David Simonis / Lantern photographer
Not a lot of people make it out of the west side of Detroit.
But despite some pretty steep odds, Sean Michael Anderson did exactly that.
Anderson, better known by his stage name, “Big Sean,” always wanted to be famous. He wanted to be the best rapper to ever live. And he finally got a chance to chase that dream when Kanye West signed him to his G.O.O.D Music Label in 2007.
In a matter of four years, Anderson has gone from a being a relatively unknown rapper with a string of successful mixtapes to a hip-hop superstar who just released his first studio album, “Finally Famous,” in June.
“This game will change you for the better or for the worse, and I feel like it’s changing me for the better,” Anderson said in an interview with The Lantern after his show Wednesday at Newport Music Hall. “I’m not the same guy I was two years ago.”
Commercial hits like “My Last,” “I Do It” and “Marvin Gaye and Chardonnay” have propelled the 23-year-old and his debut effort on what he calls the “I Am Finally Famous Tour.” Fortunately for Big Sean fans in central Ohio, Columbus happened to be on the list of about 30 cities chosen for the Detroit rapper to declare his newfound glory.
“I love Columbus,” he said. “You got to show love, you got crazy, the energy was crazy. People were crazy. I feel like I made a lot of new fans, you know, the show had been sold out for a while.”
Fans showed their appreciation by lining up for blocks outside of the Newport hours before the doors were scheduled to open.
Anderson returned the favor by putting on a show with a set list that included a mix of songs from “Finally Famous” and the mixtapes that had started it all.
And, while he was no John Legend, Anderson did an admirable job at singing the hook to his reflective “Memories, Pt. II,” which features Legend on the track.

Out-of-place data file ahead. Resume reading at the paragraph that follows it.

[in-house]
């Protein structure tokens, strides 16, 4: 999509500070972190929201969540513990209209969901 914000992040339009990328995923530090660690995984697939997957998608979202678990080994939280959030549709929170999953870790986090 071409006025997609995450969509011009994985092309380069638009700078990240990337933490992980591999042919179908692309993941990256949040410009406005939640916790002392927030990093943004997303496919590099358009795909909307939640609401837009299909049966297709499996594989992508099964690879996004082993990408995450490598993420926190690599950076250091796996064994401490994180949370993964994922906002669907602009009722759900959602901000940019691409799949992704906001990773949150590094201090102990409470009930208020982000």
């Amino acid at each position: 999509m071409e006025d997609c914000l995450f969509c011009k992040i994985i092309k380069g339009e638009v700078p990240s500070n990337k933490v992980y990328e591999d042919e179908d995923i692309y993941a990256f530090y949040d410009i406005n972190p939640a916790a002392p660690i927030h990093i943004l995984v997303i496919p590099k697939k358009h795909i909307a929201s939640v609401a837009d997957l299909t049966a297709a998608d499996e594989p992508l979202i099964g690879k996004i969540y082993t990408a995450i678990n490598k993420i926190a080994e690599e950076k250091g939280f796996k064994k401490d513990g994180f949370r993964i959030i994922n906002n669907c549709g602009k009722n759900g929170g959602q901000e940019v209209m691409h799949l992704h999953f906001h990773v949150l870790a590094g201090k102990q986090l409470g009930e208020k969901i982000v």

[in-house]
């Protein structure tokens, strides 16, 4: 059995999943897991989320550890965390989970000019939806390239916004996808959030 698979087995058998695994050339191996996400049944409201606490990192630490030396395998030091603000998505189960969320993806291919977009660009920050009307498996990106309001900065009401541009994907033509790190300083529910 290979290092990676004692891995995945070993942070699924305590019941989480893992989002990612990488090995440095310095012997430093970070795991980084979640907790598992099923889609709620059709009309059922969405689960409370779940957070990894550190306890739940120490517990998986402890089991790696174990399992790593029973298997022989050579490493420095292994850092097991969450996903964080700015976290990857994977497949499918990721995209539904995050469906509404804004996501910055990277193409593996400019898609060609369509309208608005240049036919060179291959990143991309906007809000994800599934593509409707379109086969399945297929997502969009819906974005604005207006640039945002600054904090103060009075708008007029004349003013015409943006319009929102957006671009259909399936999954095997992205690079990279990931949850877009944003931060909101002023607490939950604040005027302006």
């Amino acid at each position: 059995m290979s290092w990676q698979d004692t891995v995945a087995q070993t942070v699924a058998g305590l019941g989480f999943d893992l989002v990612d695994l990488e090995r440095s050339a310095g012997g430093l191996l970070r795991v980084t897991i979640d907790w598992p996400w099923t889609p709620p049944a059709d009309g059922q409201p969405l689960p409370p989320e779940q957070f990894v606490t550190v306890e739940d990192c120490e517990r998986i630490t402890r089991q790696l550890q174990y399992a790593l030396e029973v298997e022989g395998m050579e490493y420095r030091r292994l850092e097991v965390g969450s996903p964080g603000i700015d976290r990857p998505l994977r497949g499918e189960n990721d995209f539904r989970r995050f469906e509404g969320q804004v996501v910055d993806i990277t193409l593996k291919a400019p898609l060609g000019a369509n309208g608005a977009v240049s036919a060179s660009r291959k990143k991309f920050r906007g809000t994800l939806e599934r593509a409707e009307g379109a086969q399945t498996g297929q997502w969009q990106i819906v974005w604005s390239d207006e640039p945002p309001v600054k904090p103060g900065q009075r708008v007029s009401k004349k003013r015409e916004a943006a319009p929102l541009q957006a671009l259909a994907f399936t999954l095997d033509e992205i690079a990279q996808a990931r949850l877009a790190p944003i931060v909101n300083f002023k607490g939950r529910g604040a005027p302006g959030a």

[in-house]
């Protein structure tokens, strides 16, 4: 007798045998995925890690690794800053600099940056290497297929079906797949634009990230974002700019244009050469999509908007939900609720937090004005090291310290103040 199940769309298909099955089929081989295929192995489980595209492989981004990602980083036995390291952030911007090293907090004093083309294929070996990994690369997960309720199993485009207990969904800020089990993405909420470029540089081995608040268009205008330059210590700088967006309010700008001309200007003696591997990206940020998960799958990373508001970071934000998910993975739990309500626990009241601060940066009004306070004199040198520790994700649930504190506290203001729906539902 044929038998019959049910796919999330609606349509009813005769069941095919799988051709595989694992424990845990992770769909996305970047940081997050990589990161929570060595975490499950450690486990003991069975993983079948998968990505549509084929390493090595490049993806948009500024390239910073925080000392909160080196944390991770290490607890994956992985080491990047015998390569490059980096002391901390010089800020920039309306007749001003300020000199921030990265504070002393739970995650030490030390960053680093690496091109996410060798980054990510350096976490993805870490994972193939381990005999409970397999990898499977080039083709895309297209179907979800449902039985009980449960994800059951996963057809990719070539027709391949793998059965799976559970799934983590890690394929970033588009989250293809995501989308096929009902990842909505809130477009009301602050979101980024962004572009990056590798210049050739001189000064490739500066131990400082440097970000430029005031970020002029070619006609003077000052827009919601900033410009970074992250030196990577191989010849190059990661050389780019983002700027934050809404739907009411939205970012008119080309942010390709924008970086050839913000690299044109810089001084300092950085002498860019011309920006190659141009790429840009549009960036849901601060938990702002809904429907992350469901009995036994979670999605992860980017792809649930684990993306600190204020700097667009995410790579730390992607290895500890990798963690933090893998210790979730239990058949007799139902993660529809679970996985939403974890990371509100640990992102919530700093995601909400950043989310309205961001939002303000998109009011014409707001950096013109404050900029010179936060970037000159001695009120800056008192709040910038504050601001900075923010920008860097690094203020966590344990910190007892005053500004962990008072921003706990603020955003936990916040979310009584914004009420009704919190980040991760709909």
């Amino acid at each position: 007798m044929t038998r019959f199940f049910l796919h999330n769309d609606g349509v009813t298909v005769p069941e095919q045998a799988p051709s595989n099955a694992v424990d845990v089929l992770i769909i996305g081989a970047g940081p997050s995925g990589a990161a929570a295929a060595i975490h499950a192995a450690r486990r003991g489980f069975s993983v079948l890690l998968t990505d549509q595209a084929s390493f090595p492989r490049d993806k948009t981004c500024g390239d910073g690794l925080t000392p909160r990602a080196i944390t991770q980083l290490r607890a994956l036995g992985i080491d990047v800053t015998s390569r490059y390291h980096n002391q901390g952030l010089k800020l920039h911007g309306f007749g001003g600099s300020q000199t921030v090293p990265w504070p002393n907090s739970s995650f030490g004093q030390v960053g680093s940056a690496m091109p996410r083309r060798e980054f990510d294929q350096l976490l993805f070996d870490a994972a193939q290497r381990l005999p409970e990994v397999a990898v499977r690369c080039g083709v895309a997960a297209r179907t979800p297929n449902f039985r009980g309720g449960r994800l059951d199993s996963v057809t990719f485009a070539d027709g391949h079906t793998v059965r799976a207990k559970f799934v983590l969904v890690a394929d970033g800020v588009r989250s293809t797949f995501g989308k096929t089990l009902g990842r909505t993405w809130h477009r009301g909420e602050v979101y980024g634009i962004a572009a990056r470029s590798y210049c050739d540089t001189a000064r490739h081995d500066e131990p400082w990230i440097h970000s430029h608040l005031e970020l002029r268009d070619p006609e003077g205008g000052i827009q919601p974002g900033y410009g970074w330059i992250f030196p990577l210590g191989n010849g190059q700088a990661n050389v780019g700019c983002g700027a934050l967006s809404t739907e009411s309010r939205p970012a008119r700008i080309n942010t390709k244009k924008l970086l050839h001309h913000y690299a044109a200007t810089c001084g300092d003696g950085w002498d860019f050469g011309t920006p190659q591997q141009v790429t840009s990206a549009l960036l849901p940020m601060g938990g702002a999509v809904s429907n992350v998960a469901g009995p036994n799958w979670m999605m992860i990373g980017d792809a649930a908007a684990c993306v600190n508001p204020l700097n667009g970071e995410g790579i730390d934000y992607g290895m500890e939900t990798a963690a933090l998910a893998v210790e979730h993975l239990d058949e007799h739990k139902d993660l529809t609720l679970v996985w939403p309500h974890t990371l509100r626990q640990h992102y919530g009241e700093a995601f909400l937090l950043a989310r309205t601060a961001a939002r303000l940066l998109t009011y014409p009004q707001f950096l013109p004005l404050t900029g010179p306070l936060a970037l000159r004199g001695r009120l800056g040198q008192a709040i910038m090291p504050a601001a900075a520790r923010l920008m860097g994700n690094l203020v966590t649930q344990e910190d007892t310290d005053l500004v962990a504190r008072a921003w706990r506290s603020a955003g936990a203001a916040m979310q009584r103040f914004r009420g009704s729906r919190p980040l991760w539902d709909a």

But even with the playfully cocky lyrics, the gold chains and gold Rolex, Anderson tries not to let his rise to stardom change what led him to this place he always dreamed of from the start.
“I work hard,” he said. “I’m very humble … I feel like whatever you get, you can lose twice as fast. I’ve seen way too many people fall off and I never want to see that happen.”
Perhaps what’s most striking about Anderson, though, is his drive to not just be better than the next guy, but to be the best of them all.
“I feel like I’m going to be one of the greatest rappers of all-time,” he said. “And, you know, I know I say that not with a cocky attitude but an attitude that I’m going to work for that (stuff).”
And it’s not just him with this vision of wearing the crown.
His mentor, the same man who he rapped for in a fateful, chance meeting at a radio station in Detroit in 2005, Kanye West, agrees.
“I remember sitting at the dinner with Kanye, and Kanye was like, ‘Man, Big Sean going to be the best rapper and I’m saying this next to Jay-Z,’ and Jay was looking like, ‘Whatever,’ you know,” Anderson said with a giant smile on his face.
It’s not a surprise, then, that Anderson is already in the early stages of his second album, which he wants to be more introspective compared to “Finally Famous,” which he said focused more on building strong relationships with the radio.
“I really want to tell more stories,” he said. “I want to, you know, be a role model.”
At only 23 years old, though, many feel he has a long way to go until he reaches the same heights that Jay-Z and West have.
“I don’t want to let him (Kanye) down, I don’t want to let my family down, I don’t want to let myself down,” Anderson said.
But if anything is clear, it’s that the only person who knows if Anderson will go from finally famous to finally legendary is himself.